- are breastfeeding or plan to breastfeed. Tranylcypromine Sulfate passes into your breast milk. Do not breastfeed during treatment with Tranylcypromine Sulfate. Talk to your healthcare provider about the best way to feed your baby while taking Tranylcypromine Sulfate.
Tell your healthcare provider about all the medicines you take, including prescription and over-the-counter medicines, vitamins, and herbal supplements.
Tranylcypromine Sulfate and some other medicines may affect each other causing serious side effects. Tranylcypromine Sulfate may affect the way other medicines work, and other medicines may affect how Tranylcypromine Sulfate works.
Some medicines need to be stopped for a period of time before you can start taking Tranylcypromine Sulfate and for a period of time after you stop taking Tranylcypromine Sulfate.
Know the medicines you take. Keep a list of them to show your healthcare providers, pharmacist, and dentist when you get a new medicine.
How should I take Tranylcypromine Sulfate tablets?
- Take Tranylcypromine Sulfate tablets exactly as your healthcare provider tells you to take it.
- Your healthcare provider may need to change your dose of Tranylcypromine Sulfate tablets until it is the right dose for you.
- Do not stop taking Tranylcypromine Sulfate tablets without first talking to your healthcare provider. Stopping Tranylcypromine Sulfate suddenly may cause withdrawal symptoms. See, “What are the possible side effects of Tranylcypromine Sulfate tablets?”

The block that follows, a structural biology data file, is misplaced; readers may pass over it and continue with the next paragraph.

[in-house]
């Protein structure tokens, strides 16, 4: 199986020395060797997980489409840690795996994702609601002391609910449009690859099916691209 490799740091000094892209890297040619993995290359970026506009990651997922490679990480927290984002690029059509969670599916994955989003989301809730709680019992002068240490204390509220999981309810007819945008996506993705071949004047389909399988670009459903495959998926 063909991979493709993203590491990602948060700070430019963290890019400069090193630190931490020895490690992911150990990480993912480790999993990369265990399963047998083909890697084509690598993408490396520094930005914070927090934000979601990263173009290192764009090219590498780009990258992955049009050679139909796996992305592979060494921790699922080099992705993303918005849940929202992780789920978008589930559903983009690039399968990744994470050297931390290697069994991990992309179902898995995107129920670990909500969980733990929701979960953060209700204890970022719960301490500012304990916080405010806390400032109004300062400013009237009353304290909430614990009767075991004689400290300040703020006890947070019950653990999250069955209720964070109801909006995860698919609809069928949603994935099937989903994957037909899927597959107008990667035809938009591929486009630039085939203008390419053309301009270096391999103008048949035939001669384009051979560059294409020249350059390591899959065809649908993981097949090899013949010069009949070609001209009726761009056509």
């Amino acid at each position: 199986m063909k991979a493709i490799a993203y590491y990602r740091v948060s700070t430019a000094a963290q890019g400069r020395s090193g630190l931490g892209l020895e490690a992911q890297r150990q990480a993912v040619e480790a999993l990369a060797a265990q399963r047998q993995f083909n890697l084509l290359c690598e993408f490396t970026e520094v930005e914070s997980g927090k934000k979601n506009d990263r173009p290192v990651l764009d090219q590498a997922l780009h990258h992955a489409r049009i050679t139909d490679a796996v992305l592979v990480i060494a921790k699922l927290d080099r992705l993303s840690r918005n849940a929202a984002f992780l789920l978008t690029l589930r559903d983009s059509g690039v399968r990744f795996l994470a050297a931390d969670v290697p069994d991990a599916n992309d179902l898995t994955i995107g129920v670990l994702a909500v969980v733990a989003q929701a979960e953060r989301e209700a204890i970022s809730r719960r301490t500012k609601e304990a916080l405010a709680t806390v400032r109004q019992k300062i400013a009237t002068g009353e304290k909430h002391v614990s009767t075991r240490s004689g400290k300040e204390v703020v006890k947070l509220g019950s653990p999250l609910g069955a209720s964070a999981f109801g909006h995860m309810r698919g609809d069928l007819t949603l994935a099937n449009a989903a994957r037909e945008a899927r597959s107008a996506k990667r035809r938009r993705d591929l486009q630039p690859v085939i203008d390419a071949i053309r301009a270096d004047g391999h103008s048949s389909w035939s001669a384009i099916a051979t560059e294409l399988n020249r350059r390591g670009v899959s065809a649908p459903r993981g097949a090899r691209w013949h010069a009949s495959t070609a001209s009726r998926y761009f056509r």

- Tell your healthcare provider if you think your condition has gotten worse during treatment with Tranylcypromine Sulfate tablets.
- If you take too much Tranylcypromine Sulfate tablets (overdose) call your healthcare provider or poison control, or go to the nearest hospital emergency room right away.
What should I avoid while taking Tranylcypromine Sulfate tablets?
- Do not eat foods or have drinks that have high amounts of tyramine while taking Tranylcypromine Sulfate tablets or for 2 weeks after you stop taking Tranylcypromine Sulfate tablets.
- All foods you eat should be fresh or properly frozen.
- Avoid foods when you do not know how those foods should be stored.
- Ask your healthcare provider if you are not sure if certain foods and drinks contain tyramine.
The table below lists some of the foods and drinks you should avoid while you take Tranylcypromine Sulfate tablets.
|Type of Food and Drink that contain Tyramine|
|Meat, Poultry, and Fish|| |
|Dairy (milk products)|| |
- Do not drive, operate heavy machinery, or do other dangerous activities until you know how Tranylcypromine Sulfate tablets affects you.
- Do not drink alcohol while taking Tranylcypromine Sulfate tablets.